What I did this summer: Dan Jackson

Dan Jackson teaches astronomy, physics and mathematics at Penn State Lehigh Valley. He is currently working on two research projects, including a new project about Martian soil.

three people in front of bright purple lights

Dan Jackson (right) posed with his two student researchers as they get started on exploring Martian soil.

Credit: Amy Gery

What was the highlight of your summer so far? 

"I am working on a new project for this year called Green Thumb on a Red Planet with two students: Francis Kuklis and Abigayle Ward. The idea is to obtain a sample that is the closest analog to Martian soil based on the most recent soil surveys from the Curiosity and Opportunity rovers on Mars. We will work to investigate how we can take this lifeless rocky material and transform it into viable and useful soil by planting several generations of plants repeatedly in the same sample to increase the soil's organic composition. Based on collaborative discussions with botanist Karen Kackley-Dutt, we have narrowed the list of starting species. This work is relevant as the price of lifting equipment into orbit can exceed $10,000 per kilogram of material, so anything that can be done to minimize cost is important. Small seed packets are cheap to transport compared to a large volume of mulch or manure and the need to make best use of available resources on Mars is a priority. Our research will use existing equipment in the student research laboratory, to grow the plants under controlled lighting conditions."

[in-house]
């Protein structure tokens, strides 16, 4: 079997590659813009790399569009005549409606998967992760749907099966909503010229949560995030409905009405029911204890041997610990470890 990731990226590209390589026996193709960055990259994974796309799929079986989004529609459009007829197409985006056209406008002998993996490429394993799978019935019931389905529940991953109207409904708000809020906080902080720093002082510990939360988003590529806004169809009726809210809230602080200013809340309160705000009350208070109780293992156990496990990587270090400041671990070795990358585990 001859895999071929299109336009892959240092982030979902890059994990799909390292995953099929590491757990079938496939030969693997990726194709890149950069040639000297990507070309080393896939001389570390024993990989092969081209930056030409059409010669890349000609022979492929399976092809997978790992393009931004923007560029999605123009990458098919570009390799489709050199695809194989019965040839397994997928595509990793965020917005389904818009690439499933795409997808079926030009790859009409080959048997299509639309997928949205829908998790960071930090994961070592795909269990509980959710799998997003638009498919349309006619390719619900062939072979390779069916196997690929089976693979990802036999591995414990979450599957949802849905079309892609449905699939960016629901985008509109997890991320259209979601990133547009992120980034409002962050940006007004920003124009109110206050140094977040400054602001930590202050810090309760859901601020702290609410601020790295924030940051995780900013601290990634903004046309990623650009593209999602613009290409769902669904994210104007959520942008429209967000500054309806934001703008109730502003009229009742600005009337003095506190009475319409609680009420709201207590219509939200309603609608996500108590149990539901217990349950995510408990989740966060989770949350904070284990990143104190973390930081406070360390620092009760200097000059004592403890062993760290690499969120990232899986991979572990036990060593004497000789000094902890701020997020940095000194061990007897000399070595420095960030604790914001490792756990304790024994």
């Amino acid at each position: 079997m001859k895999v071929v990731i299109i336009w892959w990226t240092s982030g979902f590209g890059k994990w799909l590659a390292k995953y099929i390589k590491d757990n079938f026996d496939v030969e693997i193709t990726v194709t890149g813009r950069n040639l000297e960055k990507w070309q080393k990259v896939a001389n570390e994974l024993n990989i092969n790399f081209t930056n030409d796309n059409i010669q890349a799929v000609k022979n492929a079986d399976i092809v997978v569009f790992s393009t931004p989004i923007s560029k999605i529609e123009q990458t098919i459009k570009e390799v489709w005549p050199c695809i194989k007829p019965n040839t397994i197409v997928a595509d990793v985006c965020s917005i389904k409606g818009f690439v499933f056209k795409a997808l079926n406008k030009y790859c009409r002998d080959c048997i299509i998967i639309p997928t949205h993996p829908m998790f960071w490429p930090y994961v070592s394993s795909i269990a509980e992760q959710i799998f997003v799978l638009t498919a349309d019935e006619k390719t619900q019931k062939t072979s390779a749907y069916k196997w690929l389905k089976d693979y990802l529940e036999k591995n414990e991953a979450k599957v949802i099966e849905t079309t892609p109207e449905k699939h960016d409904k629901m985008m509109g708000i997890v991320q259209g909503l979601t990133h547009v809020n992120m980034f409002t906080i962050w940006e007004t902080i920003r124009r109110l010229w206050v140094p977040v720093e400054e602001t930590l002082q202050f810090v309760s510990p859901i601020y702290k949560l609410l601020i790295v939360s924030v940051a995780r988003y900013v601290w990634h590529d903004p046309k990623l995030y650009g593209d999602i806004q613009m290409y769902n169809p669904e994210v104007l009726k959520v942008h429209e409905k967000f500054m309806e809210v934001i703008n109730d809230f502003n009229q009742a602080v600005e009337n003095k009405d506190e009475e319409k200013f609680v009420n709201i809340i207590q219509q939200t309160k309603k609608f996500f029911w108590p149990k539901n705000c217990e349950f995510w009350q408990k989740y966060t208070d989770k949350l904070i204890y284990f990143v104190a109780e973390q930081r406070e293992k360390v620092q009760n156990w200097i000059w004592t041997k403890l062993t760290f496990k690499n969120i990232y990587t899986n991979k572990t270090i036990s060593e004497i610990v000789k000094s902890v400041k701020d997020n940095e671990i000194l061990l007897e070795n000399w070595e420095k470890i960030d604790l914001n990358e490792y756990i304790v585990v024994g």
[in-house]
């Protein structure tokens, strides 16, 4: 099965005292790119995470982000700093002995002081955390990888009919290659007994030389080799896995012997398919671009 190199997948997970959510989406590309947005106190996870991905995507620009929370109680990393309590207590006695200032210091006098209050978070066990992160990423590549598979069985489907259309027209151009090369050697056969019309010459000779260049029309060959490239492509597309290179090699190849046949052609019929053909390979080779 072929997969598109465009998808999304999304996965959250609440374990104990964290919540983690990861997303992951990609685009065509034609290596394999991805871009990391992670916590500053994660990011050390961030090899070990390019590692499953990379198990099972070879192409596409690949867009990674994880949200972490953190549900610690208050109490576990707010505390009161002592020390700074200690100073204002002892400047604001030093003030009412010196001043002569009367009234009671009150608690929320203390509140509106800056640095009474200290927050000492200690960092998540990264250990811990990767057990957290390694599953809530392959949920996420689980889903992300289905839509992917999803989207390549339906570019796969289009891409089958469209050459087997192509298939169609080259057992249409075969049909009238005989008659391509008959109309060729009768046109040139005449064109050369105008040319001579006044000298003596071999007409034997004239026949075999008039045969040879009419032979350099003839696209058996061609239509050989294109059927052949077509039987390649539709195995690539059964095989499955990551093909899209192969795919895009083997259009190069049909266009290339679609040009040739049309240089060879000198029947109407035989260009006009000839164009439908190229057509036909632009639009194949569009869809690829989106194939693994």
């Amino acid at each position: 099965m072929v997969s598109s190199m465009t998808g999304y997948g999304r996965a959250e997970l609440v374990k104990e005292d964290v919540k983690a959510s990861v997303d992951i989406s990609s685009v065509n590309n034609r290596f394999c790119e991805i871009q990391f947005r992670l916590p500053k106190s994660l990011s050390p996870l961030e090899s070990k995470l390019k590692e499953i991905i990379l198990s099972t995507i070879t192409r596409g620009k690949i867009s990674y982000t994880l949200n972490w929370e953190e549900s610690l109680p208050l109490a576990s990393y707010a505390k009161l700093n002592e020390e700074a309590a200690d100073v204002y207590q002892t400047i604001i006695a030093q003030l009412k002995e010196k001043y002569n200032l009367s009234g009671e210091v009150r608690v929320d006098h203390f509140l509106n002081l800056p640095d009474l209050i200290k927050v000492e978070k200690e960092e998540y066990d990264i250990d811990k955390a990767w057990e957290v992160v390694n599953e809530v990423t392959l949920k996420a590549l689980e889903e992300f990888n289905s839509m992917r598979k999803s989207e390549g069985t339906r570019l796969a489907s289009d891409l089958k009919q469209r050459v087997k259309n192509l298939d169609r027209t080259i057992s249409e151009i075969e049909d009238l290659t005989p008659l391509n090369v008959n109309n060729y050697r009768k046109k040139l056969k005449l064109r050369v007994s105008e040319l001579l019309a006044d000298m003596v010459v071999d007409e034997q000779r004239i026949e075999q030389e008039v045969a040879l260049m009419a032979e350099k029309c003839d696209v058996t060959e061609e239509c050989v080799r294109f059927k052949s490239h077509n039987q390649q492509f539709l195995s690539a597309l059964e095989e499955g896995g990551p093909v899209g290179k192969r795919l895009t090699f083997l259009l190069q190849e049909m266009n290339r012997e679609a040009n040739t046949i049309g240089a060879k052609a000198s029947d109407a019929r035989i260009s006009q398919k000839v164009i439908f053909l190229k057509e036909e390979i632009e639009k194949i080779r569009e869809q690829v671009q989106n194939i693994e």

How did this opportunity come about?

"Francis took my ASTRO I introduction to astronomy course in the spring and is majoring in planetary science and astronomy. He is really excited about the possibility of colonization of the moon or Mars and he wants to better understand how the colonists can make sustainable agricultural choices. This experiment was motivated by the book and subsequent movie called "The Martian," which tells a fictional story of a castaway left on Mars who learns to farm to survive until a rescue mission can return to pick him up."

What are your three favorite things from this experience so far?

"My favorite parts of this experience are seeing the excitement of my students as they progress through the project, learning more about the details of the Mars missions, and working with my faculty peers by sharing knowledge to build a more robust experiment."

What do you hope the student learns from this?

"The main goals are to expose the students to actual academic research so that they can understand the process better, to ignite their passion for learning, and to apply their classroom knowledge to the real-world problems that scientists are working to answer."


Dennille Schuler

Public Relations Specialist
Penn State Lehigh Valley

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